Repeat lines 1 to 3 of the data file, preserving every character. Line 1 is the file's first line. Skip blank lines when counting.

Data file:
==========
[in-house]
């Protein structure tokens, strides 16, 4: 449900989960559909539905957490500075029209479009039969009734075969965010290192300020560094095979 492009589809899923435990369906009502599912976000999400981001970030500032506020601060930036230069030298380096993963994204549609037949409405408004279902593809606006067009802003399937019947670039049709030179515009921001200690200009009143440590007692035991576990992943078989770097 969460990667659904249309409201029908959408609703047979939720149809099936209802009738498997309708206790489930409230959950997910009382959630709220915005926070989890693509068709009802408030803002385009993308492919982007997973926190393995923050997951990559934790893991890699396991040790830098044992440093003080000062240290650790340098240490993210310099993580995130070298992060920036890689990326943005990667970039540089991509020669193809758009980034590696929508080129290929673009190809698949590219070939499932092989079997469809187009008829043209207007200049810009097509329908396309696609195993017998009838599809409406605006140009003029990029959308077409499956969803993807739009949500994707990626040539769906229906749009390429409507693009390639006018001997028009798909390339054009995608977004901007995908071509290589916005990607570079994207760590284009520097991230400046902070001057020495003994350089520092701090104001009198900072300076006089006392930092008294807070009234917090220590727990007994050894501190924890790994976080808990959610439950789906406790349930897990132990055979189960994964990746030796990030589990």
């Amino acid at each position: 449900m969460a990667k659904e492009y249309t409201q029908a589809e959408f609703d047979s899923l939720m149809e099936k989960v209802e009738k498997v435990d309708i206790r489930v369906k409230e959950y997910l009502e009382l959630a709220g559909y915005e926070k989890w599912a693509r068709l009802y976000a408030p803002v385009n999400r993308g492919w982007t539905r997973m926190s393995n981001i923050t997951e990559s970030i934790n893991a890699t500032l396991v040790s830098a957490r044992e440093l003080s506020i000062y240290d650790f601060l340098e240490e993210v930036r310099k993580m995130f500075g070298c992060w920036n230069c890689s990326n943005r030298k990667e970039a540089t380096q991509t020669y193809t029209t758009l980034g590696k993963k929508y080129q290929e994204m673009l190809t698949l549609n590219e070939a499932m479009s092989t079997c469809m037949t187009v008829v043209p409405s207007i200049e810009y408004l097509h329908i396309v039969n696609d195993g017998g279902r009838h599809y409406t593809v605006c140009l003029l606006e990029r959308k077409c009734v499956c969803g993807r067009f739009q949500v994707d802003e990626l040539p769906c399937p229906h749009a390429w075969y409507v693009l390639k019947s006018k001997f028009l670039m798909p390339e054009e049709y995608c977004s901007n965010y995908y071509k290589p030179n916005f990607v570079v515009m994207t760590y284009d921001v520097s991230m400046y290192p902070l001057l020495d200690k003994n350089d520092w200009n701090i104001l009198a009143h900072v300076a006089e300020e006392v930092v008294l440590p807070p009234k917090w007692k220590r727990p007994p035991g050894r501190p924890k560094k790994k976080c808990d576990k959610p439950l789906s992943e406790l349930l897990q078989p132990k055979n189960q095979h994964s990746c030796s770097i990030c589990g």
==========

[in-house]
């Protein structure tokens, strides 16, 4: 449900989960559909539905957490500075029209479009039969009734075969965010290192300020560094095979 492009589809899923435990369906009502599912976000999400981001970030500032506020601060930036230069030298380096993963994204549609037949409405408004279902593809606006067009802003399937019947670039049709030179515009921001200690200009009143440590007692035991576990992943078989770097 969460990667659904249309409201029908959408609703047979939720149809099936209802009738498997309708206790489930409230959950997910009382959630709220915005926070989890693509068709009802408030803002385009993308492919982007997973926190393995923050997951990559934790893991890699396991040790830098044992440093003080000062240290650790340098240490993210310099993580995130070298992060920036890689990326943005990667970039540089991509020669193809758009980034590696929508080129290929673009190809698949590219070939499932092989079997469809187009008829043209207007200049810009097509329908396309696609195993017998009838599809409406605006140009003029990029959308077409499956969803993807739009949500994707990626040539769906229906749009390429409507693009390639006018001997028009798909390339054009995608977004901007995908071509290589916005990607570079994207760590284009520097991230400046902070001057020495003994350089520092701090104001009198900072300076006089006392930092008294807070009234917090220590727990007994050894501190924890790994976080808990959610439950789906406790349930897990132990055979189960994964990746030796990030589990």
């Amino acid at each position: 449900m969460a990667k659904e492009y249309t409201q029908a589809e959408f609703d047979s899923l939720m149809e099936k989960v209802e009738k498997v435990d309708i206790r489930v369906k409230e959950y997910l009502e009382l959630a709220g559909y915005e926070k989890w599912a693509r068709l009802y976000a408030p803002v385009n999400r993308g492919w982007t539905r997973m926190s393995n981001i923050t997951e990559s970030i934790n893991a890699t500032l396991v040790s830098a957490r044992e440093l003080s506020i000062y240290d650790f601060l340098e240490e993210v930036r310099k993580m995130f500075g070298c992060w920036n230069c890689s990326n943005r030298k990667e970039a540089t380096q991509t020669y193809t029209t758009l980034g590696k993963k929508y080129q290929e994204m673009l190809t698949l549609n590219e070939a499932m479009s092989t079997c469809m037949t187009v008829v043209p409405s207007i200049e810009y408004l097509h329908i396309v039969n696609d195993g017998g279902r009838h599809y409406t593809v605006c140009l003029l606006e990029r959308k077409c009734v499956c969803g993807r067009f739009q949500v994707d802003e990626l040539p769906c399937p229906h749009a390429w075969y409507v693009l390639k019947s006018k001997f028009l670039m798909p390339e054009e049709y995608c977004s901007n965010y995908y071509k290589p030179n916005f990607v570079v515009m994207t760590y284009d921001v520097s991230m400046y290192p902070l001057l020495d200690k003994n350089d520092w200009n701090i104001l009198a009143h900072v300076a006089e300020e006392v930092v008294l440590p807070p009234k917090w007692k220590r727990p007994p035991g050894r501190p924890k560094k790994k976080c808990d576990k959610p439950l789906s992943e406790l349930l897990q078989p132990k055979n189960q095979h994964s990746c030796s770097i990030c589990g």